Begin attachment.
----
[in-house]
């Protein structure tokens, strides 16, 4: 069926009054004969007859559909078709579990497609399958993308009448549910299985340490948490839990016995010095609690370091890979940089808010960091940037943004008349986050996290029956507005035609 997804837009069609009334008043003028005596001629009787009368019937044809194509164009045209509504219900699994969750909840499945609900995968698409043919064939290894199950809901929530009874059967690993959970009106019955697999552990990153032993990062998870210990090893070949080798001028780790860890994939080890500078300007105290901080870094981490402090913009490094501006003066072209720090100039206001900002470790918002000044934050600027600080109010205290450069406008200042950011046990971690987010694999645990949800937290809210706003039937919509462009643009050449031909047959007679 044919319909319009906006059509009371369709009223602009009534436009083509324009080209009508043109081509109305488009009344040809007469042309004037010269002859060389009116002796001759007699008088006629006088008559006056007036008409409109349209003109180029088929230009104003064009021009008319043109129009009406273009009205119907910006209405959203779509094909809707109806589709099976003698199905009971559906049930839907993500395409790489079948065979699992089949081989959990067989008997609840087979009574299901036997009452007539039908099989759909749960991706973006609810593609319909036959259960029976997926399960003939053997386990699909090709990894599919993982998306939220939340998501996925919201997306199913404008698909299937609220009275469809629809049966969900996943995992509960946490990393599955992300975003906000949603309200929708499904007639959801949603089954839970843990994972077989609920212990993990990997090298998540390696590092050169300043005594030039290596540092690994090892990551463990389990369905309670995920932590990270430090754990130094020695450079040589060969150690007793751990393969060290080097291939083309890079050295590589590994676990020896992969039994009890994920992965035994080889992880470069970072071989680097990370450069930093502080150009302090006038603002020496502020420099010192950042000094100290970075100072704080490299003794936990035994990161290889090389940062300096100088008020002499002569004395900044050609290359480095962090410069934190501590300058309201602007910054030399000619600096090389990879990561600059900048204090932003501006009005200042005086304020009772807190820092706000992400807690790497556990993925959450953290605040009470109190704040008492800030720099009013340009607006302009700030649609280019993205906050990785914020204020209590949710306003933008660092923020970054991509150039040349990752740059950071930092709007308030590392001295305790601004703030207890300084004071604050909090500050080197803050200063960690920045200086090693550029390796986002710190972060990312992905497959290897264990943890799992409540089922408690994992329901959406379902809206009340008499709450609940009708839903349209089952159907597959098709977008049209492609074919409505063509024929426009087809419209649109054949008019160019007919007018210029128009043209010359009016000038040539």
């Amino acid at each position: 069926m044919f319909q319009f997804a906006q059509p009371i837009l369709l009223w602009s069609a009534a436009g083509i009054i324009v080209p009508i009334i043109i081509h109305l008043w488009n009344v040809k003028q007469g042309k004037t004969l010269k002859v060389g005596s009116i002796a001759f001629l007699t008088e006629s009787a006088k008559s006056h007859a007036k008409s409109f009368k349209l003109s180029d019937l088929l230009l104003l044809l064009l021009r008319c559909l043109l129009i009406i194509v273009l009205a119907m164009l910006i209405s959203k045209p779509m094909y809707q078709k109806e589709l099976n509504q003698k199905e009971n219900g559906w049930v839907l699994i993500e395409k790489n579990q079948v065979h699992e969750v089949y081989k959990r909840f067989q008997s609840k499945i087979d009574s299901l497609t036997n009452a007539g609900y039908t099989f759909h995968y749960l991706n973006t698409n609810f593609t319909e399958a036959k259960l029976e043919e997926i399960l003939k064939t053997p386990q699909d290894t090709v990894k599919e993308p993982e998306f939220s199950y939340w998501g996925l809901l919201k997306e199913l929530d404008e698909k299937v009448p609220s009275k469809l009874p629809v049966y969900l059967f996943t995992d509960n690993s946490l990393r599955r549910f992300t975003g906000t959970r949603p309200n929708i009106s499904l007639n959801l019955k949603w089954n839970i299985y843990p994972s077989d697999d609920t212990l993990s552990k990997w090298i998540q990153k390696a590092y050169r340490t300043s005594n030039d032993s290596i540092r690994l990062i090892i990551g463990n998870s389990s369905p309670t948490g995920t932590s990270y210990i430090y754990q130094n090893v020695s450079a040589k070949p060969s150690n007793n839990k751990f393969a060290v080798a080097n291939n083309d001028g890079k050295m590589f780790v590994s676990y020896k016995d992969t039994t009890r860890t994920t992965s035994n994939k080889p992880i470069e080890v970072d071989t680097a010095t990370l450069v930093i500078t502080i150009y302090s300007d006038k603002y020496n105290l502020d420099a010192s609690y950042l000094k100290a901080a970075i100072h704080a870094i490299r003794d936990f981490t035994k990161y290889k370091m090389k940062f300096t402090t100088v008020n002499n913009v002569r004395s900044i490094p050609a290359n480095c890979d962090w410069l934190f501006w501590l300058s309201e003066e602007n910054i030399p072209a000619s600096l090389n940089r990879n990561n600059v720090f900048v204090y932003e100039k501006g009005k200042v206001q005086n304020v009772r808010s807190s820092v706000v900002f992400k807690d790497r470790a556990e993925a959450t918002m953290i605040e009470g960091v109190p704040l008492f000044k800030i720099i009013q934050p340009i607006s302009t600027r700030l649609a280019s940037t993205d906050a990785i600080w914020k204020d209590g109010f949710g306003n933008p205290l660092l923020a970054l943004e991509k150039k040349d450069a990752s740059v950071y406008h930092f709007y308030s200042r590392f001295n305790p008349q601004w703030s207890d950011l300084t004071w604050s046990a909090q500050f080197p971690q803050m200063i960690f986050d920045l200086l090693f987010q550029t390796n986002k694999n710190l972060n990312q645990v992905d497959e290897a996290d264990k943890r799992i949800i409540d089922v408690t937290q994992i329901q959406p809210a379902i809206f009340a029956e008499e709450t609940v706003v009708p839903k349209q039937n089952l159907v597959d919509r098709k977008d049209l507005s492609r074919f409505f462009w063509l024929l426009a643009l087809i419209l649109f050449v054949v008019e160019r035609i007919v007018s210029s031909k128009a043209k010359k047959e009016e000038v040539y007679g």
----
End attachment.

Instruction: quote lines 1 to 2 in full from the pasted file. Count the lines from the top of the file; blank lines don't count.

[in-house]
């Protein structure tokens, strides 16, 4: 069926009054004969007859559909078709579990497609399958993308009448549910299985340490948490839990016995010095609690370091890979940089808010960091940037943004008349986050996290029956507005035609 997804837009069609009334008043003028005596001629009787009368019937044809194509164009045209509504219900699994969750909840499945609900995968698409043919064939290894199950809901929530009874059967690993959970009106019955697999552990990153032993990062998870210990090893070949080798001028780790860890994939080890500078300007105290901080870094981490402090913009490094501006003066072209720090100039206001900002470790918002000044934050600027600080109010205290450069406008200042950011046990971690987010694999645990949800937290809210706003039937919509462009643009050449031909047959007679 044919319909319009906006059509009371369709009223602009009534436009083509324009080209009508043109081509109305488009009344040809007469042309004037010269002859060389009116002796001759007699008088006629006088008559006056007036008409409109349209003109180029088929230009104003064009021009008319043109129009009406273009009205119907910006209405959203779509094909809707109806589709099976003698199905009971559906049930839907993500395409790489079948065979699992089949081989959990067989008997609840087979009574299901036997009452007539039908099989759909749960991706973006609810593609319909036959259960029976997926399960003939053997386990699909090709990894599919993982998306939220939340998501996925919201997306199913404008698909299937609220009275469809629809049966969900996943995992509960946490990393599955992300975003906000949603309200929708499904007639959801949603089954839970843990994972077989609920212990993990990997090298998540390696590092050169300043005594030039290596540092690994090892990551463990389990369905309670995920932590990270430090754990130094020695450079040589060969150690007793751990393969060290080097291939083309890079050295590589590994676990020896992969039994009890994920992965035994080889992880470069970072071989680097990370450069930093502080150009302090006038603002020496502020420099010192950042000094100290970075100072704080490299003794936990035994990161290889090389940062300096100088008020002499002569004395900044050609290359480095962090410069934190501590300058309201602007910054030399000619600096090389990879990561600059900048204090932003501006009005200042005086304020009772807190820092706000992400807690790497556990993925959450953290605040009470109190704040008492800030720099009013340009607006302009700030649609280019993205906050990785914020204020209590949710306003933008660092923020970054991509150039040349990752740059950071930092709007308030590392001295305790601004703030207890300084004071604050909090500050080197803050200063960690920045200086090693550029390796986002710190972060990312992905497959290897264990943890799992409540089922408690994992329901959406379902809206009340008499709450609940009708839903349209089952159907597959098709977008049209492609074919409505063509024929426009087809419209649109054949008019160019007919007018210029128009043209010359009016000038040539």